Skill Compression, Wage Differentials and Employment: Germany vs. The Us
Richard B. Freeman
National Bureau of Economic Research (NBER); University of Edinburgh - School of Social and Political Studies; Harvard University; London School of Economics & Political Science (LSE) - Centre for Economic Performance (CEP)
University of Wuppertal - Department of Economics; University of Utrecht - Faculty of Social Sciences; Institute for the Study of Labor (IZA)
NBER Working Paper No. w7610
Germany's more compressed wage structure is taken by many analysts as the main cause of the German-US difference in job creation. We find that the US has a more dispersed level of skills than Germany but even adjusted for skills, Germany has a more compressed wage distribution than the US. The fact that jobless Germans have nearly the same skills as employed Germans and look more like average Americans than like low skilled Americans runs counter to the wage compression hypothesis. It suggests that the pay and employment experience of low skilled Americans is a poor counterfactual for assessing how reductions in pay might affect jobless Germans.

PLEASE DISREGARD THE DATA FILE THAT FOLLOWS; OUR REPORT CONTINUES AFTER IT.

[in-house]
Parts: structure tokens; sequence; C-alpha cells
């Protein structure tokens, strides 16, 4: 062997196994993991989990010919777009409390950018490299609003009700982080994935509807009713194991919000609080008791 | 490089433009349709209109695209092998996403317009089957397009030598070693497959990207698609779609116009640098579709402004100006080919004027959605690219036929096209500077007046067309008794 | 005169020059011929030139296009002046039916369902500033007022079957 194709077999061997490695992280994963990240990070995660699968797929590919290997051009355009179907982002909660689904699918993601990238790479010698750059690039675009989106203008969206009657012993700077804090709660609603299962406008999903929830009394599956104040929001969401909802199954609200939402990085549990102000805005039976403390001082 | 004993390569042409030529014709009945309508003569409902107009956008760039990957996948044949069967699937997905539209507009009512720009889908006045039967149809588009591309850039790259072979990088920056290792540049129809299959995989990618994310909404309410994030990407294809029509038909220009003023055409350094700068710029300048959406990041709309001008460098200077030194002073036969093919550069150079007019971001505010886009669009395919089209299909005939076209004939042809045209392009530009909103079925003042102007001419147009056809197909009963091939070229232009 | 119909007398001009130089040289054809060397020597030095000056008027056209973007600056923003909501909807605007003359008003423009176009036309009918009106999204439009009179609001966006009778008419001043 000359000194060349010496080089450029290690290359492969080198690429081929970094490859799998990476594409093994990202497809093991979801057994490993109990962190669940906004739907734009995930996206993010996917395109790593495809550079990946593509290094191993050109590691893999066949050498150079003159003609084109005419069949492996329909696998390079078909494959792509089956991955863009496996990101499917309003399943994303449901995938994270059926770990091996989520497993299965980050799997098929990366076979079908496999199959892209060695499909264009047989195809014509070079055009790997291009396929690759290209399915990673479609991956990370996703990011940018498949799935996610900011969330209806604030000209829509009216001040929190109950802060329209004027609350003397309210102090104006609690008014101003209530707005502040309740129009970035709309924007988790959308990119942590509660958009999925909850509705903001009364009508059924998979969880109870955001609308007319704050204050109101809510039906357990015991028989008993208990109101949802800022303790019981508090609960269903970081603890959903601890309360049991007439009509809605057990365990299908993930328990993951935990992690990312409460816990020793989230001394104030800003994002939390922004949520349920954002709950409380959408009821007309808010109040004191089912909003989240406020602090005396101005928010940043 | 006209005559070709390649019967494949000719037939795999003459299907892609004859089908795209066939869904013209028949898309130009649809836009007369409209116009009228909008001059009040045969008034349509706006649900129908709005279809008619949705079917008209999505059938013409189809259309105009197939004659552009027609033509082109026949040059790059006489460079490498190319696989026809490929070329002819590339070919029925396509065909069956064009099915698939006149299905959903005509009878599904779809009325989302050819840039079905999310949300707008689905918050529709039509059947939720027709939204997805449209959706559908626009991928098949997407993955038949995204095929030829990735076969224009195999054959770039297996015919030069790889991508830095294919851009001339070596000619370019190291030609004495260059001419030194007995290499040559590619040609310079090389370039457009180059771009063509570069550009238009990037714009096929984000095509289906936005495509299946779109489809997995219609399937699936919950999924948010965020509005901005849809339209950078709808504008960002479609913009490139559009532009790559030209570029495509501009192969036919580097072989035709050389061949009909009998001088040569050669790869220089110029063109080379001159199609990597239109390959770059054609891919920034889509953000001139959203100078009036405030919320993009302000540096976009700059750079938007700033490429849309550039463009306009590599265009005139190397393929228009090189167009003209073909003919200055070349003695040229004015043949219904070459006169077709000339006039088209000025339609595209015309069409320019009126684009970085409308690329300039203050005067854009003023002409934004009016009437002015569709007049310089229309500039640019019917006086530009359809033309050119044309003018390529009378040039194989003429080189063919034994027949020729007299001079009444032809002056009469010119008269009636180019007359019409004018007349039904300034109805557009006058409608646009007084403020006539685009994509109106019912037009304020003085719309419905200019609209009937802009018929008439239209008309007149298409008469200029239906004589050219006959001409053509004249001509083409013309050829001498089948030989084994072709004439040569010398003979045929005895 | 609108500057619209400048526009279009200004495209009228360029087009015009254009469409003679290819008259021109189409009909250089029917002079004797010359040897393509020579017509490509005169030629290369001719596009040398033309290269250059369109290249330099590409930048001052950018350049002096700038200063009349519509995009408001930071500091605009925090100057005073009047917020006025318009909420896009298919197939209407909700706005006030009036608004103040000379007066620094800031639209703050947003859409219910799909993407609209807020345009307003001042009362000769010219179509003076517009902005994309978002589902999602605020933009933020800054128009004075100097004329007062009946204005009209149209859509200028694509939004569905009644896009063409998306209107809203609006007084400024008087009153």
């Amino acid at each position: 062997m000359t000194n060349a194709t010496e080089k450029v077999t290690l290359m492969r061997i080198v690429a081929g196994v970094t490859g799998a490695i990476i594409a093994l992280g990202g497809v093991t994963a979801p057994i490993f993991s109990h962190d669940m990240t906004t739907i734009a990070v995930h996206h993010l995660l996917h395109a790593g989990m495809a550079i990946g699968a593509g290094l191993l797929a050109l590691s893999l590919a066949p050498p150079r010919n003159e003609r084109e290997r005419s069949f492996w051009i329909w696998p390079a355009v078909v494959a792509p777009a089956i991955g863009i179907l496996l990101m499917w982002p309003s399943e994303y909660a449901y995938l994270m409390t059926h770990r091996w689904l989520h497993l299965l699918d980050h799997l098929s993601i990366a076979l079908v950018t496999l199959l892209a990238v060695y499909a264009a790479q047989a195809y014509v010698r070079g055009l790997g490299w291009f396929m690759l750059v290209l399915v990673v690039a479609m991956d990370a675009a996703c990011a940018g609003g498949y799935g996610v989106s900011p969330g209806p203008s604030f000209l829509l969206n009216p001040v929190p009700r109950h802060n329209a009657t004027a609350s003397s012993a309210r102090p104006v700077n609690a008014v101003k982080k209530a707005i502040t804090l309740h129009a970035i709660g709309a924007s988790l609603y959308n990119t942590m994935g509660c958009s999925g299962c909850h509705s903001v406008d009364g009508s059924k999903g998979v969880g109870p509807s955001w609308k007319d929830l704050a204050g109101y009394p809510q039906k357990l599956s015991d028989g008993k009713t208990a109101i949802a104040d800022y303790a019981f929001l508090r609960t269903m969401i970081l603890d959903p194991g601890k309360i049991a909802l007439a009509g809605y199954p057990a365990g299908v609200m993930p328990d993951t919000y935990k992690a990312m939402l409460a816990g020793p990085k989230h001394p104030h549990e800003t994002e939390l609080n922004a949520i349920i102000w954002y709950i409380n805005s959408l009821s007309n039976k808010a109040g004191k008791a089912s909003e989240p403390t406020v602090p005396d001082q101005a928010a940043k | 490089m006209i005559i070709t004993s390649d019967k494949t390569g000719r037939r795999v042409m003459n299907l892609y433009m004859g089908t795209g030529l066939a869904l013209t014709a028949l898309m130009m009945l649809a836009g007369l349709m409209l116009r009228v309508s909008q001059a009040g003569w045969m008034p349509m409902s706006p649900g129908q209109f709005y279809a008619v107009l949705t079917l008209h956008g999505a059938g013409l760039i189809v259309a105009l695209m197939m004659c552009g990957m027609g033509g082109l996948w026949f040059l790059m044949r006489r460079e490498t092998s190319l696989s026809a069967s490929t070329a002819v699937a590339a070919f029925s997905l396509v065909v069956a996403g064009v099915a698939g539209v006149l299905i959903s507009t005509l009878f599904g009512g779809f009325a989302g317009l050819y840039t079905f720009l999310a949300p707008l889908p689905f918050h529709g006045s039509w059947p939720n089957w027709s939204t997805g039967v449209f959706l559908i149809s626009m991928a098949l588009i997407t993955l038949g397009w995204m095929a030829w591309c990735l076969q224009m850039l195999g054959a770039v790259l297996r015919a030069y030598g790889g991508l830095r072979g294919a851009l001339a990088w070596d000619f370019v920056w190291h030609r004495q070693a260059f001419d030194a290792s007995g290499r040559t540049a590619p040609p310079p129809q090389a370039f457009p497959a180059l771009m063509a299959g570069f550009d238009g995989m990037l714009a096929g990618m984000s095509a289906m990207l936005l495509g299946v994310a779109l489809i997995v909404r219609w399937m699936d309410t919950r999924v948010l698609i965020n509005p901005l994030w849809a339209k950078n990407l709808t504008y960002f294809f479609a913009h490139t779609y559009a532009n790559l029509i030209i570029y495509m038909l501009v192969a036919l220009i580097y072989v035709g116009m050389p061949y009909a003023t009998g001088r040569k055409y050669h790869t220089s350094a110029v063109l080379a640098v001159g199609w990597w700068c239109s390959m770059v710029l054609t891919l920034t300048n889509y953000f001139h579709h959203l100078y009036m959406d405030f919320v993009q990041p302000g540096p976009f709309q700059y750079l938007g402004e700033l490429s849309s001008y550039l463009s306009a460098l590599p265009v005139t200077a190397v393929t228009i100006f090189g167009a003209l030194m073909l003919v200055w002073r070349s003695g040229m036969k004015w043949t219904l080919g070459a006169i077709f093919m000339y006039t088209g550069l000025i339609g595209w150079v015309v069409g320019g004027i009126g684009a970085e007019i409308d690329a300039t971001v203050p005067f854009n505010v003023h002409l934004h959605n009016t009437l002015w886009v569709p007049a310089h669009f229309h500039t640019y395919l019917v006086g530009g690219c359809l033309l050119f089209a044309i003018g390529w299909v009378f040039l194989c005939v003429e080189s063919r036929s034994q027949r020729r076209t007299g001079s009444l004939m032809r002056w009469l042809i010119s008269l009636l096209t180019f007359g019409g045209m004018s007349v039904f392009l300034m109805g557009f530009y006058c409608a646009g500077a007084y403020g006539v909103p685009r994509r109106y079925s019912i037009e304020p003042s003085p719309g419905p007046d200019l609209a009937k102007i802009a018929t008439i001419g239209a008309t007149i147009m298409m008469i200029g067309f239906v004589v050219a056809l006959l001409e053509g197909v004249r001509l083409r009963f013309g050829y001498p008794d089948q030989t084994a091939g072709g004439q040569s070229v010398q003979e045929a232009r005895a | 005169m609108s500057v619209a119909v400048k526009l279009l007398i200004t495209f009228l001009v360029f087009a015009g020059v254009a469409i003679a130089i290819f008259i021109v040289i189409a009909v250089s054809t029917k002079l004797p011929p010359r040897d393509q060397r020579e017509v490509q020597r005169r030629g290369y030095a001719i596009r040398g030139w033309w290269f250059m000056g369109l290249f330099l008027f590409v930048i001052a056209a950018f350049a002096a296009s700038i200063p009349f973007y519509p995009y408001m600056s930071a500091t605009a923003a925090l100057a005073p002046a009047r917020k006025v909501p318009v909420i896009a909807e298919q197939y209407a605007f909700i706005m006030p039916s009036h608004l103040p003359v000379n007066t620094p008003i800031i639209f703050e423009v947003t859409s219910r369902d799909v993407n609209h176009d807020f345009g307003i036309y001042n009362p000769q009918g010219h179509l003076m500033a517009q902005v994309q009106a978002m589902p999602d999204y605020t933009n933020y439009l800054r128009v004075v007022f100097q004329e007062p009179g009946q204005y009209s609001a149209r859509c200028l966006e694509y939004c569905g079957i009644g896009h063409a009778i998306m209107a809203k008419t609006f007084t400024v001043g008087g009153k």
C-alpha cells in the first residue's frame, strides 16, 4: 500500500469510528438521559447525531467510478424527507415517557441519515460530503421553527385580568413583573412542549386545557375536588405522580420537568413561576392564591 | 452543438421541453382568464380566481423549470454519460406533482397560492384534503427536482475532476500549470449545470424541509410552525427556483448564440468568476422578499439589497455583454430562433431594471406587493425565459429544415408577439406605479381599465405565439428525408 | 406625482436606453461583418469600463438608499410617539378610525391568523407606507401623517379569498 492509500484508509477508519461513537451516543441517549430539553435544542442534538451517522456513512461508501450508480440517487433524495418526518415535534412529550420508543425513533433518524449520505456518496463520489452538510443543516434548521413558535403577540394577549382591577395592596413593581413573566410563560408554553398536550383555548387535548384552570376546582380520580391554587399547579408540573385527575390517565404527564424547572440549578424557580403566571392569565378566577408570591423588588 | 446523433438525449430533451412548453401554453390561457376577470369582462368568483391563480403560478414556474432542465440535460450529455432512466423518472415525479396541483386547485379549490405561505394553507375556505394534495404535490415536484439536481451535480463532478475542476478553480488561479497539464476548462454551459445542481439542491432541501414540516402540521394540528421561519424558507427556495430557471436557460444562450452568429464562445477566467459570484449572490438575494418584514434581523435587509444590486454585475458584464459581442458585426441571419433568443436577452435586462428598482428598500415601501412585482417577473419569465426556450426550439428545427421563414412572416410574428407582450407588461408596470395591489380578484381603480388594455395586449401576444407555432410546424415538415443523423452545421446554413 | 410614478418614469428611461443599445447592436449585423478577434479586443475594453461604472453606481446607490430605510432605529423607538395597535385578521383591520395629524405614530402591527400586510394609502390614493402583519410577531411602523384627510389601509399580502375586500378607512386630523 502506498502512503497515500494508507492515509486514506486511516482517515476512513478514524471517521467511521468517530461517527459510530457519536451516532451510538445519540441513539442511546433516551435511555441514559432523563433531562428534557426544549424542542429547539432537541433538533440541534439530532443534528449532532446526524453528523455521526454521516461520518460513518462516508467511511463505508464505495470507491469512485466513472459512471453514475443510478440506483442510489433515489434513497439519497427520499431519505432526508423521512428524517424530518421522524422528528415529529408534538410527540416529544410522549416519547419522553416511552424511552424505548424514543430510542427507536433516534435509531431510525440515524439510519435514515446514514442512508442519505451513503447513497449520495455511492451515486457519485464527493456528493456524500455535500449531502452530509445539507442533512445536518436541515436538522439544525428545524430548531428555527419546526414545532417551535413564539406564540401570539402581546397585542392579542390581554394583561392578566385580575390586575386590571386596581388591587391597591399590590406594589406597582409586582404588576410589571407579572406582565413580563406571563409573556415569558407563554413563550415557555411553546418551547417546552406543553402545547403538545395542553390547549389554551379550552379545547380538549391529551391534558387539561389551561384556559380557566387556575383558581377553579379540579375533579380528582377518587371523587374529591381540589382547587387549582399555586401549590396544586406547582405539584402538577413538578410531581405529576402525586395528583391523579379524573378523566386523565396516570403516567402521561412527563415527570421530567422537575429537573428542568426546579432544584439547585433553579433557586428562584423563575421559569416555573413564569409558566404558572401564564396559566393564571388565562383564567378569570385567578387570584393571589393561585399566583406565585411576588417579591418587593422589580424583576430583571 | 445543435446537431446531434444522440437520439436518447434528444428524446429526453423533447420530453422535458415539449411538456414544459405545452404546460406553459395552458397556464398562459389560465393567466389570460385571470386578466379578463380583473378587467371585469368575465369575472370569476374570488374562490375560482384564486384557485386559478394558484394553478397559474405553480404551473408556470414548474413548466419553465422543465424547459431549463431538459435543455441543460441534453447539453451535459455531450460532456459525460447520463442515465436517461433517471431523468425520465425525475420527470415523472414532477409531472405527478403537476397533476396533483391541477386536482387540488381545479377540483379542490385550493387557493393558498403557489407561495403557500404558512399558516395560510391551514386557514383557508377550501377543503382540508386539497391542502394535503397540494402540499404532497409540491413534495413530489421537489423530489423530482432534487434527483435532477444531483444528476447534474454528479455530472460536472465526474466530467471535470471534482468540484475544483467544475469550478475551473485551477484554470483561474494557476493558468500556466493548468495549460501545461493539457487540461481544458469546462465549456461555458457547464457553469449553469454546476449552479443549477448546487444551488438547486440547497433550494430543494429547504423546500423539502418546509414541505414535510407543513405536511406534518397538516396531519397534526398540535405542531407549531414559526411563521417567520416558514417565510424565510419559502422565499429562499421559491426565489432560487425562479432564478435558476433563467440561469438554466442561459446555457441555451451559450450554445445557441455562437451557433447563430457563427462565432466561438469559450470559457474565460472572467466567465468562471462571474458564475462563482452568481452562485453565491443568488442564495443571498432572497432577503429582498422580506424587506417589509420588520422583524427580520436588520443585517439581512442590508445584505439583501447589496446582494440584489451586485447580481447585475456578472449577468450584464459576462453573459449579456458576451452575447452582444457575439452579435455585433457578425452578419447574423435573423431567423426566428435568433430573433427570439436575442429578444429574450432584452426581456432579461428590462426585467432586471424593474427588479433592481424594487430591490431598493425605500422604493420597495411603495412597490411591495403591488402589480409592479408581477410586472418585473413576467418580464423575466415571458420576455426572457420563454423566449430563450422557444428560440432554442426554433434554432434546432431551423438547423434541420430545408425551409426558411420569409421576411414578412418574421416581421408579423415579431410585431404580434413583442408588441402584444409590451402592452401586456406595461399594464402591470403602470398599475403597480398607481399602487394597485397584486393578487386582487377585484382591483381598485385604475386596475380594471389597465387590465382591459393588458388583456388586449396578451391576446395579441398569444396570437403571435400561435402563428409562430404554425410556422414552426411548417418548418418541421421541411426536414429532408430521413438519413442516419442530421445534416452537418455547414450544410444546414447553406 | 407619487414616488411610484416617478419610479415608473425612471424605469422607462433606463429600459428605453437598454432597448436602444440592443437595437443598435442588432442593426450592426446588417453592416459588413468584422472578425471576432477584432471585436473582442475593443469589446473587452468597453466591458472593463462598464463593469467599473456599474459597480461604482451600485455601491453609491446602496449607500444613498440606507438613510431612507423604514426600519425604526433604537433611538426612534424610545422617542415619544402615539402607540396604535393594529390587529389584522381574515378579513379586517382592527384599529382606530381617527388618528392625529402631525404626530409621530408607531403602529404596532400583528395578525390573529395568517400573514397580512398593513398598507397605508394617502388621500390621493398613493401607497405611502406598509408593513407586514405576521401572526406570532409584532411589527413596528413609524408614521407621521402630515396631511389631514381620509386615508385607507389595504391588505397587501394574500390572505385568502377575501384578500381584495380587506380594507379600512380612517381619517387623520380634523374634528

Number of Pages in PDF File: 31working papers series
Date posted: May 18, 2000
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